Common D.P.A. concentrations: policy, administration of justice
Juris Doctor (J.D.)
While not a doctoral degree in the traditional sense, a J.D. is a terminal degree for people who wish to work as a lawyer. Those with this degree don’t typically refer to themselves as doctors.
How to Get Your Doctoral Degree in Criminal Justice
Students pursuing a doctoral degree in criminal justice typically complete 40–60 semester credits, which takes around two years of study, plus an additional two or so years to complete a dissertation or capstone project. Some programs also require a residency, in which you will work in a criminal justice field under a mentor for approximately one year. If you’re taking an online program, you may be required to attend one or more residencies or colloquia (conferences or seminars with your specific graduating class) at different stages of the program.
Juris Doctors spend more time in school—around 90 credit hours, or three years, in law school. Though you typically won’t need to complete a dissertation or capstone project, you will generally need to get hands-on experience through an internship or practicum. To become a lawyer, you will need to pass your state bar exam.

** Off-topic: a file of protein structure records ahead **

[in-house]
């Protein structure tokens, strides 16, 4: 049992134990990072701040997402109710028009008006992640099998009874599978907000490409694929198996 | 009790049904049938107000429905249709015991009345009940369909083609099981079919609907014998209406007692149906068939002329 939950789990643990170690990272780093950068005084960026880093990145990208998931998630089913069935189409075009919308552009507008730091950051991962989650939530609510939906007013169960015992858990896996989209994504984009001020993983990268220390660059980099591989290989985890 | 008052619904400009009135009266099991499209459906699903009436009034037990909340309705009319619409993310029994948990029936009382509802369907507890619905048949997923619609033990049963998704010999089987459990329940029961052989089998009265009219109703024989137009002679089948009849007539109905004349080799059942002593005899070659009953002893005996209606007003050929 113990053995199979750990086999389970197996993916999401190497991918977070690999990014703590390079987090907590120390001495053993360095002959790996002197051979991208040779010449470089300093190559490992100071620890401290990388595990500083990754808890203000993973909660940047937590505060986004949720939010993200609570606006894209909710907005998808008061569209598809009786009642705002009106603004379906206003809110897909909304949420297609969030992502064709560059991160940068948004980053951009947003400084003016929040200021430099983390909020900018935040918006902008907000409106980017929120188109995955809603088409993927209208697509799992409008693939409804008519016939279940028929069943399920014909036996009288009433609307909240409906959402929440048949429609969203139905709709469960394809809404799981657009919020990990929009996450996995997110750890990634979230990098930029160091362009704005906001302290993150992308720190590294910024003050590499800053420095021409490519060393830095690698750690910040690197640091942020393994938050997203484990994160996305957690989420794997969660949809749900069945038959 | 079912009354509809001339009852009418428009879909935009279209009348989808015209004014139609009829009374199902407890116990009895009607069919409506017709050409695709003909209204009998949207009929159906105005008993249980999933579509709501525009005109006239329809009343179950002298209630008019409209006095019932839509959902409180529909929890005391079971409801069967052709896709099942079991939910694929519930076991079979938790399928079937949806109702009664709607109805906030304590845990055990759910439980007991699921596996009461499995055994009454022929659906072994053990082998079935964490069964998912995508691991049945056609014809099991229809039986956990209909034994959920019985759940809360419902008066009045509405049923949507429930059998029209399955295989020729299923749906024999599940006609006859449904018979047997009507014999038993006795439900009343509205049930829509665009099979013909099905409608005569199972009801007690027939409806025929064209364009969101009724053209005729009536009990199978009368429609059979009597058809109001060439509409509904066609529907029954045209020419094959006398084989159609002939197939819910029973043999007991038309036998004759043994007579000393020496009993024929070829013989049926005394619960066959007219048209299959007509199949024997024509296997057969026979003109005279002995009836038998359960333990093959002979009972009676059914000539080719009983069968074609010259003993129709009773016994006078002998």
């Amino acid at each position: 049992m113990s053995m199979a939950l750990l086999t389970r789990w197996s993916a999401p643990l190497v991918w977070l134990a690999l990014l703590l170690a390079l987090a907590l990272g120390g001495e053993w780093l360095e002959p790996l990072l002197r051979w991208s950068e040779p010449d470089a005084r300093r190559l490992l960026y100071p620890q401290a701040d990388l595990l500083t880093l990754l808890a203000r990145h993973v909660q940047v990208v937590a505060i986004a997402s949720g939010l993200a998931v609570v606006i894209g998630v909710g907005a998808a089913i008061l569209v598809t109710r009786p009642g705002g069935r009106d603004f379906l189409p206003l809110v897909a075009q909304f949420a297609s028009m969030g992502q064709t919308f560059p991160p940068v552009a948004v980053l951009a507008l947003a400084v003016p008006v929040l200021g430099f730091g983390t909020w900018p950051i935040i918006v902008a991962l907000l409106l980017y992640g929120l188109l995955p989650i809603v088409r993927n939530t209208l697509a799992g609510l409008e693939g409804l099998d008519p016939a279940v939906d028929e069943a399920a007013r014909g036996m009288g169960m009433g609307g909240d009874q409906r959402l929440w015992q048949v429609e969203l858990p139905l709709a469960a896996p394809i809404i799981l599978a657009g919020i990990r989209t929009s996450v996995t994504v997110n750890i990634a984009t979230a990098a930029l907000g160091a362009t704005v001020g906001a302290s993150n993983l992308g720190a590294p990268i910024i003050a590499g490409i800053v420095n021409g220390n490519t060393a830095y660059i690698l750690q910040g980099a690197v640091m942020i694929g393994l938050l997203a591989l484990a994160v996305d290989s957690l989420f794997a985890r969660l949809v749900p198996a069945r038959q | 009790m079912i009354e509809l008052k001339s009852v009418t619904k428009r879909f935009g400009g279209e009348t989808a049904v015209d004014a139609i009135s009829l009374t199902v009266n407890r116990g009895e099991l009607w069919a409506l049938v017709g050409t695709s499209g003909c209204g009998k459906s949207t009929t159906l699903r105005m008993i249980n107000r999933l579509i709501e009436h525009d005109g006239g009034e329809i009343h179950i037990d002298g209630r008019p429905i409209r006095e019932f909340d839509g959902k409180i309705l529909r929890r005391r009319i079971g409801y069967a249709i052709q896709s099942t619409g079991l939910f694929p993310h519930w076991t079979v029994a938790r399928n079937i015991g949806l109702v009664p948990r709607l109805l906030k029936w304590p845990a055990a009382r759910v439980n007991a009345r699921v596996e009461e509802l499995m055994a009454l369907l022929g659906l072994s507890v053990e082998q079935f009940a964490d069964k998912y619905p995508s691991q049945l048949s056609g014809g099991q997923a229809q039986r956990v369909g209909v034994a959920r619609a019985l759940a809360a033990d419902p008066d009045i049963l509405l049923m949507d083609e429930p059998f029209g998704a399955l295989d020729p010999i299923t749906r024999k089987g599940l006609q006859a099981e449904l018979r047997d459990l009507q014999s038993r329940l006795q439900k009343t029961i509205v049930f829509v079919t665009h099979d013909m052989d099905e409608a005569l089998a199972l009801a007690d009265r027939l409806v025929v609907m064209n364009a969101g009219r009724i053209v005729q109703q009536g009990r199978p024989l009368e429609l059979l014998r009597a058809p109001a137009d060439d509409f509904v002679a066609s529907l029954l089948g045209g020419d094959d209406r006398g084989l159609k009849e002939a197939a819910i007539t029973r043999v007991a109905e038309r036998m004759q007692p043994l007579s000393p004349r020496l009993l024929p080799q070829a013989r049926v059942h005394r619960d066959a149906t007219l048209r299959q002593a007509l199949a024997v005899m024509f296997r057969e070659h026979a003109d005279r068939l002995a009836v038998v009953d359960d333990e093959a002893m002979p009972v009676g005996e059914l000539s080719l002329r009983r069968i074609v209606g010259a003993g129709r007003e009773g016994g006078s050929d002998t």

Criminal Justice Doctoral Program Entry Requirements
While entry requirements will vary by institution, the following are some typical admission requirements:
Criminal Justice Doctoral Curricula
Though each doctoral program will have a unique curriculum, certain types of classes are relatively universal:
For all these doctoral programs (not including law school), you will need to complete a dissertation or capstone project. While a dissertation is research-based, a capstone project is about the practical application of knowledge. You will complete hands-on work in an attempt to solve a problem in the criminal justice field and ultimately write a paper or create a portfolio or other product and report, sharing and defending your findings.
Completing a dissertation requires you to research a significant problem in criminal justice, such as domestic violence, illegal immigration, incarceration rates, or juvenile crime, then write an extensive paper on your findings. A capstone project requires you to focus on a problem or health issue and complete a full-scale study on it, with a paper, portfolio, or presentation—or combination thereof—at completion. A faculty advisor will provide guidance and mentor you throughout the process. Upon completion, the student will submit and defend their work before a committee. The committee has the final say on the acceptance and publication of the work.